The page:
News reports of incoming asteroids are a dime a dozen. Most headlines shout about these incoming marauding space rocks, but buried in the text is the big reveal that those asteroids will fly safely by, missing Earth by a large margin. Though the tabloid press may dull our fears of these scary interplanetary vagabonds, our planet getting hit by an asteroid is a credible threat. We've been hit before, and we will get hit again.
To prepare ourselves for a possible future impact, there are several astronomical campaigns (based in space and on the ground) specifically designed to find and track asteroids that come too close to Earth for comfort. These types of asteroids are known as "Near-Earth Asteroids," or NEAs, and NASA has announced that 15,000 of these space rocks have been identified and cataloged.
NASA's Near Earth Object (NEO) Observations Program, which tracks both asteroids and comets, has discovered 95% of these asteroids, boosting the number of known NEAs from 10,000 in August 2013 to 15,000 in October this year. Though impressive, there's a lot more out there and we are currently finding new NEAs at a rate of 30 every week.
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"The rising rate of discovery is due to dedicated NEO surveys and upgraded telescopes coming online in recent years," said Kelly Fast, the manager of NASA's NEO Observations Program, in a statement. "But while we're making great progress, we still have a long way to go."
And this is the scary thing (and I don't mean tabloid headline "scary"); it's thought that only 27% of NEAs measuring over 140 meters (460 feet) in diameter have been detected so far. The US Congress mandated NASA to detect at least 90% of these objects by 2020 so they can be tracked and their impact hazard worked out.
But why asteroids over 140 meters wide?
A good comparison is the Chelyabinsk meteor that exploded above the Russian city on Feb. 15, 2013. This powerful "superbolide" delivered an energy equivalent of 500 kilotons of TNT into the atmosphere (29 times more energetic than the atomic bomb that was dropped on Hiroshima in 1945), creating an incredibly bright explosion and shock wave that caused structural damage to hundreds of buildings and over a thousand injuries. Pieces of the meteor made it to the ground as meteorites. It was quite the show and, considering this was the biggest chunk of space rock to hit Earth since the remote 1908 Tunguska event (in Siberia), Chelyabinsk was incredibly unfortunate to be in the cross hairs.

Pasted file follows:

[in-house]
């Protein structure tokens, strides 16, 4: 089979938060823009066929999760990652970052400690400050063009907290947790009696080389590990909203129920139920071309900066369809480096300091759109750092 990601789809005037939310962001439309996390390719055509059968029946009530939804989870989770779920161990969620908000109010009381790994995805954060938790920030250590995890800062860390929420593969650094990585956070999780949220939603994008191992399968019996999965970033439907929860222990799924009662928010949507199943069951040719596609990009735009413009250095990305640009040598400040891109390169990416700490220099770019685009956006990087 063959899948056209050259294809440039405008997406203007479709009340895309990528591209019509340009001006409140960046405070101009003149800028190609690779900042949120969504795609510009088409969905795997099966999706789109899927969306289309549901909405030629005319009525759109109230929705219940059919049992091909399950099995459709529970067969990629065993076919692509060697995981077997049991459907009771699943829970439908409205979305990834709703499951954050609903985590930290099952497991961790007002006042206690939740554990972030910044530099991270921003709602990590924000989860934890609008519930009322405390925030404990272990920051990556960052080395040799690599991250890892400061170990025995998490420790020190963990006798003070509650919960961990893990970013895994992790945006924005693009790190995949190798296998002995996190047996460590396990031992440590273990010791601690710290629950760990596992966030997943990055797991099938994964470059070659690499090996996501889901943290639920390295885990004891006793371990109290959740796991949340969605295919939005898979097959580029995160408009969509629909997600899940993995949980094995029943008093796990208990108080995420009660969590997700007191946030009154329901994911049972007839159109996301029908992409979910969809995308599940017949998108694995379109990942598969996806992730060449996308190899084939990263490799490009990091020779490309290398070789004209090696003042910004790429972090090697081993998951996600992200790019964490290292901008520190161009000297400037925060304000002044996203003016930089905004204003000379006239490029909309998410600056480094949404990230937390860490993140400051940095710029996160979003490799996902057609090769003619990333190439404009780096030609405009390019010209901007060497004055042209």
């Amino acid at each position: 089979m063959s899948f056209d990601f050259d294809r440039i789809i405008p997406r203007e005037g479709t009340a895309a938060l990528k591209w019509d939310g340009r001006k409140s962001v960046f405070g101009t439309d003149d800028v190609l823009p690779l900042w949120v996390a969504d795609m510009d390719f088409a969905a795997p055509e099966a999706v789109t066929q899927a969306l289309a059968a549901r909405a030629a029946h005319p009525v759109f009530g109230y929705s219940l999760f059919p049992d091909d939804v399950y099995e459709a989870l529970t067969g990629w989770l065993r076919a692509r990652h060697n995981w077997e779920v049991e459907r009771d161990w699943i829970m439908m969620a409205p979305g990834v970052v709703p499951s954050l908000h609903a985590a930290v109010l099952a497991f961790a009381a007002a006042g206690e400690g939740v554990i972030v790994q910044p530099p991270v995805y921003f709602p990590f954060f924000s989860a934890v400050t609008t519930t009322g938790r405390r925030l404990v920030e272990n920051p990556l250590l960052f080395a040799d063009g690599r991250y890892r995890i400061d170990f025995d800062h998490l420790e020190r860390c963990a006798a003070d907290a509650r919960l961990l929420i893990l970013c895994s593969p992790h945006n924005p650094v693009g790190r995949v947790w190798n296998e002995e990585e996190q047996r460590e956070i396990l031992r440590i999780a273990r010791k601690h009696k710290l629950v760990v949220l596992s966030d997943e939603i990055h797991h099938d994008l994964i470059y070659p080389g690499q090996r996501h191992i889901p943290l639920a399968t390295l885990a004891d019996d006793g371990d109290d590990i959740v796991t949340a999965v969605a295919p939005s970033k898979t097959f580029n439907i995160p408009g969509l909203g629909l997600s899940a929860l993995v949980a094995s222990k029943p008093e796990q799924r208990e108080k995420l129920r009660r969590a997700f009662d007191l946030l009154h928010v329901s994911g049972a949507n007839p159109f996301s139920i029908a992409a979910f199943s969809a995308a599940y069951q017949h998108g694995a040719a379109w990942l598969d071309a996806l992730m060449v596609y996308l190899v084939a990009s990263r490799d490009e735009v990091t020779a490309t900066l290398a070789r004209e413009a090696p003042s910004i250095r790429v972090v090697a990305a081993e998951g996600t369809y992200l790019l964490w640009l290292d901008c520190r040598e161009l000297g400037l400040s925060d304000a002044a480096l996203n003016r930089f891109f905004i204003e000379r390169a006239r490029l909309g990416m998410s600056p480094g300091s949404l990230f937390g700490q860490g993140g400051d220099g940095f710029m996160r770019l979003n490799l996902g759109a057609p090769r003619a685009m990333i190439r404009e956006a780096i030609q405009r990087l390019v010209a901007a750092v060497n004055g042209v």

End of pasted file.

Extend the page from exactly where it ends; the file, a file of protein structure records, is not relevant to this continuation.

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It's perhaps a little sobering to remember that before it hit our atmosphere, the asteroid that became the Chelyabinsk meteoroid was estimated to be around 17 meters (56 feet) wide.
17 meters wide.
This meteor was definitely a localized event, but its impact was felt throughout a populated city and its entry could be seen over 100 miles away. A 140 meter-wide asteroid, if it hit Earth, would have a regional impact, delivering the equivalent of 300 megatons of energy - that's 600 times more energetic than the Chelyabinsk impact, or 17,400 times bigger than the Hiroshima bomb. It's thought that Earth gets hit by something this size once every 20,000 years on average. And there's even bigger rocks out there, some that have, most likely, not yet been discovered.
So yes, there is a threat, but we have no idea when the next big asteroid will hit us (so there's no need to panic) and that's why great effort is being made to track these objects and make sure they'll miss Earth in future orbits around the sun.
Another recent breakthrough also announced by NASA is the early detection and characterization of asteroid 2016 UR36 on the night of Oct. 25-26 . This asteroid is small and sailed safely past Earth on Oct. 31 at a distance of 310,000 miles (around 1.3 times the Earth-moon distance). But this detection was different; it was found through an automated system called Scout that sped up the detection process, providing astronomers with a fast estimation of its orbital trajectory around the sun. Though it was quickly ruled out as an Earth impactor, it can be easy to see how critical such a system would be if a space rock was found barreling right at us.
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"When a telescope first finds a moving object, all you know is it's just a dot, moving on the sky," astronomer Paul Chodas of NASA's Jet Propulsion Laboratory, which runs the Scout program, told NPR. "You have no information about how far away it is. The more telescopes you get pointed at an object, the more data you get, and the more you're sure you are how big it is and which way it's headed. But sometimes you don't have a lot of time to make those observations."
The Scout detection of this particular space rock, which is estimated to be between 5-25 meters wide, provided astronomers with a warning and estimate of its flyby distance five days before the asteroid buzzed Earth. This is an incredible achievement considering how tiny the asteroid is and how far away it was at detection.
So while we are getting better at detecting, tracking and cataloging the biggest asteroids, we do have a lot of work to do to detect the smaller rocks that can cause significant damage on a local scale, like Chelyabinsk. So this is certainly an area where automated systems like Scout can help.
"While no known NEO currently poses a risk of impact with Earth over the next 100 years," said NASA Planetary Defense Officer Lindley Johnson, "we've found mostly the larger asteroids, and we have a lot more of the smaller but still potentially hazardous ones to find."
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